When you get your sciatica under control, and are no longer in the acute pain phase, it is VERY important to keep your body strong and open in all the right places so that you don't have a recurrence. Strengthening and opening have been my personal saving graces when it comes to keeping sciatic pain OUT of my life. My hope in creating these CrossFlowRx Sciatica flows is that some of what worked for me might work for you. However, as I say on the regular: I am NOT a doctor! So, when approaching conditions that yoga is extremely useful for, but also require medical advisement, I consult the doctors who treat that specific condition, and often those who have helped me on my own healing journey. Of course, you should always consult your personal physician, and get their permission, before attempting any movement when dealing with an injury or medical condition.
When creating a second CrossFlowRx video on sciatica, I had the honor and privilege of sitting down with Dr. Matthew Kohler, co-founder of Ospina Medical in Manhattan, NY. More important to me (!!!): Dr. Kohler was the first of DOZENS of doctors, PTs, spinal surgeons, etc to get my nerve pain under control. I owe him my LIFE. Sound dramatic? It's not. Chronic pain is debilitating: it not only crushes your body, but it crushes your SOUL. All that inflammation only leads to negative effects physically, and the depression (stemming from the hopelessness that things will ever get better) that extreme pain can cause is REAL. Before I worked with Dr. Kohler, the pain got so bad that there were days I couldn't have a CONVERSATION because the pain was SO intense, and SO loud, that I couldn't focus on anything except... the pain.
Dr. Kohler and I spent months thinking through the moves in this flow. We decided to build on what Dr. Ravitz and I put together, and create a flow for more of a chronic intermittent sciatica or mild acute sciatica versus a more severe acute disc injury-induced sciatica. As mentioned above, this is not for the acute pain phase of sciatica (although, my deepest condolences for you if that is where you are, and I hope you have a wonderful doctor who will help you through that very painful phase and come back to these flows when you are ready. All love and healing your way).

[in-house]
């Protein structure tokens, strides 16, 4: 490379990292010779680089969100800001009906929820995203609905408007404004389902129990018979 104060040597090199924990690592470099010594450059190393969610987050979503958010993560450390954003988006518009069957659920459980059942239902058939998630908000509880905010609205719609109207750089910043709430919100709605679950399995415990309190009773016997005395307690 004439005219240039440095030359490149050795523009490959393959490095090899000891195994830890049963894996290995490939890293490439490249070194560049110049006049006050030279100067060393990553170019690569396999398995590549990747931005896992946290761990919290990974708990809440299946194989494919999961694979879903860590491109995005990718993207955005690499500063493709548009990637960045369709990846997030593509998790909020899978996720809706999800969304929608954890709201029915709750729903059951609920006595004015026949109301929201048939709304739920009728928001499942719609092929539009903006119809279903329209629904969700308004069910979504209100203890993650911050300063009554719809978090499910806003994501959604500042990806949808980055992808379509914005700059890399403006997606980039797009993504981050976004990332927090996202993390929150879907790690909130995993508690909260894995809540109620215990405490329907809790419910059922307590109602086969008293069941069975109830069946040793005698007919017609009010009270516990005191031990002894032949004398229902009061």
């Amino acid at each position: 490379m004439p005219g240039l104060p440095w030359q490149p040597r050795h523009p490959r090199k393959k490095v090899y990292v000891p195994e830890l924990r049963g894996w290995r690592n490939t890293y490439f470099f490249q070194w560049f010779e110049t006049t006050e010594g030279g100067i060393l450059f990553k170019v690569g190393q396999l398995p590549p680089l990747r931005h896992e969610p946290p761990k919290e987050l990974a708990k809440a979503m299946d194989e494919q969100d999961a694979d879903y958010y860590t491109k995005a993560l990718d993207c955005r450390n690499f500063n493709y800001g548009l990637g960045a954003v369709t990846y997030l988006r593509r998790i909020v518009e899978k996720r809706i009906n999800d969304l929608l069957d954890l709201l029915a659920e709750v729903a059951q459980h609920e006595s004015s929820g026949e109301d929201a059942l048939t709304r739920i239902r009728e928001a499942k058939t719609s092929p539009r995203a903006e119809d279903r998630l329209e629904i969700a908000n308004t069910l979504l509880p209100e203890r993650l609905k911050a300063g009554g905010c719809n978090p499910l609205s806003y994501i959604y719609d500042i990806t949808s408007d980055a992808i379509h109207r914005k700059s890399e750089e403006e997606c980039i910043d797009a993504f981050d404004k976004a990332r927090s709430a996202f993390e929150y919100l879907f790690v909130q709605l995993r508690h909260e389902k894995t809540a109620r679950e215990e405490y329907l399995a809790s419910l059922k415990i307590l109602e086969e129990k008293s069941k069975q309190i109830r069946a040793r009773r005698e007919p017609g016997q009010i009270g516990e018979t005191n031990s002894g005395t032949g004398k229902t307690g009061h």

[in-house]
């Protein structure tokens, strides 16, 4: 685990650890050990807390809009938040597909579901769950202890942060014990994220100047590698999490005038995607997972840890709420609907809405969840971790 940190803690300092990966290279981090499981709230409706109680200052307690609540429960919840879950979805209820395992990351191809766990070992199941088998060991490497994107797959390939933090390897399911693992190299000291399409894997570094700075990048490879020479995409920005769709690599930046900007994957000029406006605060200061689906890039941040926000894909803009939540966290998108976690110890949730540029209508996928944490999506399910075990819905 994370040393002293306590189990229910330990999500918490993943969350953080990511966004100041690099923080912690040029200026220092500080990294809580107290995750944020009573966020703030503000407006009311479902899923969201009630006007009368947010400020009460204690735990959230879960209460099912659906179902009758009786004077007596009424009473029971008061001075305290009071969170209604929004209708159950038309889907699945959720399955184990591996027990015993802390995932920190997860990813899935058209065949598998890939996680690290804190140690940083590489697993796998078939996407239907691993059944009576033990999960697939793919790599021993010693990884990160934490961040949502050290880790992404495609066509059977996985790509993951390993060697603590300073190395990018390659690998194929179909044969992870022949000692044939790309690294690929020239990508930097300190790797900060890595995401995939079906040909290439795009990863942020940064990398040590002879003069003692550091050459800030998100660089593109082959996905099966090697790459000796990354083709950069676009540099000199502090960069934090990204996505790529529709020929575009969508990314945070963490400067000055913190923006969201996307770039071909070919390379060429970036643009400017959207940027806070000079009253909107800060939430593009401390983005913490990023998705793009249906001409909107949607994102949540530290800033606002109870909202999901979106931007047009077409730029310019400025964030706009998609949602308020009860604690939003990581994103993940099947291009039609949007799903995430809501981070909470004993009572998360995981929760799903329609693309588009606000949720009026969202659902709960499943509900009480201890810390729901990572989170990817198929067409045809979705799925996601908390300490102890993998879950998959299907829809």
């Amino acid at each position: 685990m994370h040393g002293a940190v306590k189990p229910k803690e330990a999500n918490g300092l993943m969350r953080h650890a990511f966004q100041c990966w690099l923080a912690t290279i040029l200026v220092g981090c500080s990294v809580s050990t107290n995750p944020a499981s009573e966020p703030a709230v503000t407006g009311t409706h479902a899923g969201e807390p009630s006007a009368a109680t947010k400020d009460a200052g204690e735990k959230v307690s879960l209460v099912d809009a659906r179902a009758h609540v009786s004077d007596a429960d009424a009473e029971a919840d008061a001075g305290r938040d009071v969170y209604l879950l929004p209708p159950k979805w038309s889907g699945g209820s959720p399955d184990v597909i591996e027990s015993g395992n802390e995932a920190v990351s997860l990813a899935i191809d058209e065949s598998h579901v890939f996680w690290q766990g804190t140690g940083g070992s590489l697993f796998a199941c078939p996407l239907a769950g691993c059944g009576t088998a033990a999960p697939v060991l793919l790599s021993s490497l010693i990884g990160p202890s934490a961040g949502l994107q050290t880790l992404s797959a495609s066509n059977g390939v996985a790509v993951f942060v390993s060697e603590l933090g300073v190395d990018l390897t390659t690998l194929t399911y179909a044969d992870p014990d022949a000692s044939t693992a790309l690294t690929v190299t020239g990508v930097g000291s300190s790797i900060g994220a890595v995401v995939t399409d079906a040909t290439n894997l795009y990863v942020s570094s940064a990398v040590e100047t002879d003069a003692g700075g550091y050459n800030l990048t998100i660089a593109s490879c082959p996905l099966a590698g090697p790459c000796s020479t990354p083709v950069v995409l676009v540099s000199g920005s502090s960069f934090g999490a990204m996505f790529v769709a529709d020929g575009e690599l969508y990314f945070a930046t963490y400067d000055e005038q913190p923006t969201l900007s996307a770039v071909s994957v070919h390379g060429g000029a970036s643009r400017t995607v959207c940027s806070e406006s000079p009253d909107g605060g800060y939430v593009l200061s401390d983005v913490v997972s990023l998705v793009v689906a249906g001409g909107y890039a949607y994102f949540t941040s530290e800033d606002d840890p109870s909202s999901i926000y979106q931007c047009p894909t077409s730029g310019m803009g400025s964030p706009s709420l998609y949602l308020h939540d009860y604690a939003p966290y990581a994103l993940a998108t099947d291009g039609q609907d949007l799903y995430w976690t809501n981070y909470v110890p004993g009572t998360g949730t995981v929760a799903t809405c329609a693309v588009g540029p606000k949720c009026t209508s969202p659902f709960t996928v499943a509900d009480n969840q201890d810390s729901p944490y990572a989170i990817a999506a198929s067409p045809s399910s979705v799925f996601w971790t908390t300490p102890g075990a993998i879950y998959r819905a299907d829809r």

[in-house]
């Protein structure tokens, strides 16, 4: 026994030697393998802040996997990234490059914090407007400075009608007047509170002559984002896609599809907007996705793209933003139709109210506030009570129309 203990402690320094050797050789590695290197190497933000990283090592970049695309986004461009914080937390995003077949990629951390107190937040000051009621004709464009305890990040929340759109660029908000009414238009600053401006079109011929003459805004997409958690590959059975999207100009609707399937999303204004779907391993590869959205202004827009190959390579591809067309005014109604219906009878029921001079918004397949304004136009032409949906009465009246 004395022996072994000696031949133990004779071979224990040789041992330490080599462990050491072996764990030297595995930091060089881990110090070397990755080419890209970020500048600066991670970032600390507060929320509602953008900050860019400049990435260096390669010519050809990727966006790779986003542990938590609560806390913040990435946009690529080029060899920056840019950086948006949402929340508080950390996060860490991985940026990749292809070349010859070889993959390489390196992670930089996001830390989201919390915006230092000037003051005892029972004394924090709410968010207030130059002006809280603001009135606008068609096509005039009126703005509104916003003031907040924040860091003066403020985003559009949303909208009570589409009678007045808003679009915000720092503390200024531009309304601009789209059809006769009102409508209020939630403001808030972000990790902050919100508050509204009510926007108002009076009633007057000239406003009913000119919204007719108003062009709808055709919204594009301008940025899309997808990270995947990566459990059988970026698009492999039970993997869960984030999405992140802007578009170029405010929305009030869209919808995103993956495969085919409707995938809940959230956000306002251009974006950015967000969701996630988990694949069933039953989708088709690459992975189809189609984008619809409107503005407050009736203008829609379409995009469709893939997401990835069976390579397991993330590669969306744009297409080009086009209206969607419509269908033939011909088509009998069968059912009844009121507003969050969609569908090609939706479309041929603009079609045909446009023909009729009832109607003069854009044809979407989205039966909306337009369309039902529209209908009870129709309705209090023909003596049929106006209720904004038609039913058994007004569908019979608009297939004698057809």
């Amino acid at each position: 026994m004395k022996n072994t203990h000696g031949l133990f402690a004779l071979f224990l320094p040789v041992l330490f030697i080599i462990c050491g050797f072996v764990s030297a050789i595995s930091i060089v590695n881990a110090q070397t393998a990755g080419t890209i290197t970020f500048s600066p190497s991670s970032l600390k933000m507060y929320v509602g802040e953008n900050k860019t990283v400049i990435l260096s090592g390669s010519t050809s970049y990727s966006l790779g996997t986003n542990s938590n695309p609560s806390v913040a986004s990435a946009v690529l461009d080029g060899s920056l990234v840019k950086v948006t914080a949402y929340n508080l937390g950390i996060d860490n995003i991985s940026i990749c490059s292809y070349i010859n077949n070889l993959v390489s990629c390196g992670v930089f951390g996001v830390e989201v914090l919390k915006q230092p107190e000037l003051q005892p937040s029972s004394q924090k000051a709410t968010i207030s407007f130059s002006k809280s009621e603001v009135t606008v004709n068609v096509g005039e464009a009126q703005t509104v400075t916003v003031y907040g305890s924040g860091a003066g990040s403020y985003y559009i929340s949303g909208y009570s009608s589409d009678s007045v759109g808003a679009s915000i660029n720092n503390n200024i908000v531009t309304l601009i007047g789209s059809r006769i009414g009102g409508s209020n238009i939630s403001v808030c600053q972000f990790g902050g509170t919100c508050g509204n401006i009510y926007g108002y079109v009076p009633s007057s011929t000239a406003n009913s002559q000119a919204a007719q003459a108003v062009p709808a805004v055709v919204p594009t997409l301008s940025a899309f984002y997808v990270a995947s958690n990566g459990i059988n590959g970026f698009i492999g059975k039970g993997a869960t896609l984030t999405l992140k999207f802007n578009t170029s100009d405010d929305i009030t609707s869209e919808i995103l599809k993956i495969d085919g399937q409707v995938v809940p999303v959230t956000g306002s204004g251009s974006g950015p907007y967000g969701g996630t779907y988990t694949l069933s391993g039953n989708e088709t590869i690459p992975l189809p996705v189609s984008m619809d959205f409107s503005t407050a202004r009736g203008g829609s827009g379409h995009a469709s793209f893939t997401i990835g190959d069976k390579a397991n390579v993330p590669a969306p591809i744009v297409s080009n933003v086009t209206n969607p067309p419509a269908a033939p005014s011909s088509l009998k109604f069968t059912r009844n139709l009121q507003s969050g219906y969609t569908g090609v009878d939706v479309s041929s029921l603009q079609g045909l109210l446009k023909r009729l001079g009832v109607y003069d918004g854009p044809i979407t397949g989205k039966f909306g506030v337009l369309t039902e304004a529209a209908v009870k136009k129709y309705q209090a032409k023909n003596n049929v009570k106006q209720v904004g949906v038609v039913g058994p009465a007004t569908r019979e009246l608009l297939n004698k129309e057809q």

The asanas you will find in our CrossFlowRx: Sciatica Strengthening (and opening) Flow each serves a very distinct purpose when it comes to sciatica. Some are for opening and relieving pain, while others strengthen, stretch, and/or correct imbalances. Many of these poses are variations of asana that make them safer and more accessible to those aiming to prevent a recurrence of Sciatica.
**NB: It is best to avoid deep twists and deep forward folds as they can cause further strain in the pelvis and lower back.
From Dr. Kohler:
85% of sciatica stems from intervertebral disc problems.
Research suggests that yoga is a safe, effective, non-pharmacological, non-invasive, and low-cost method of relieving back pain, and pain in general.
There are some yoga poses you should avoid when you have sciatica since they can make the symptoms worse. Listen to your body and honor what you’re feeling without trying to push yourself into any uncomfortable poses.
Experiment to see what works best for you on any given day.
Avoid any pose that causes any type of pain.
Since sciatica usually affects only one leg, you may find that you’re able to do certain poses on only one side of your body. This is fine. Feel free to bend your knees in any pose. Place cushions under your knees in any seated pose that causes discomfort.
If you have sciatica during pregnancy, follow all prenatal yoga guidelines.
Strengthening your back muscles may help prevent or slow age-related disc degeneration, which puts you at further risk of sciatica symptoms.
Be cautious of anything that increases numbness.
IF SCIATICA IS DUE TO TIGHT PIRIFORMIS: consider modified versions of the pigeon pose, as seen in CrossFlowRx: Chair Yoga for Sciatica with Dr. Risa Ravitz.
IF Diagnosed with SPINAL STENOSIS: be cautious with spinal extension (backbending).
IF Diagnosed with Spondylolisthesis: be cautious of spinal extension and spinal rotation: avoid deep twisting, moderate or deep backbends, and jumping into poses.
NB: This is NOT intended to be a substitute for medical advice. Always consult a physician for specific health questions and for AN INDIVIDUALIZED diagnosis, evaluation, and treatment plan.
For more information on Dr. Kohler, head over to www.ospinamedical.com .
For the full blog post, please go to http://heidiyoga.com/videos/yoga-strengthening-for-sciatica-with-dr-matthew-kohler .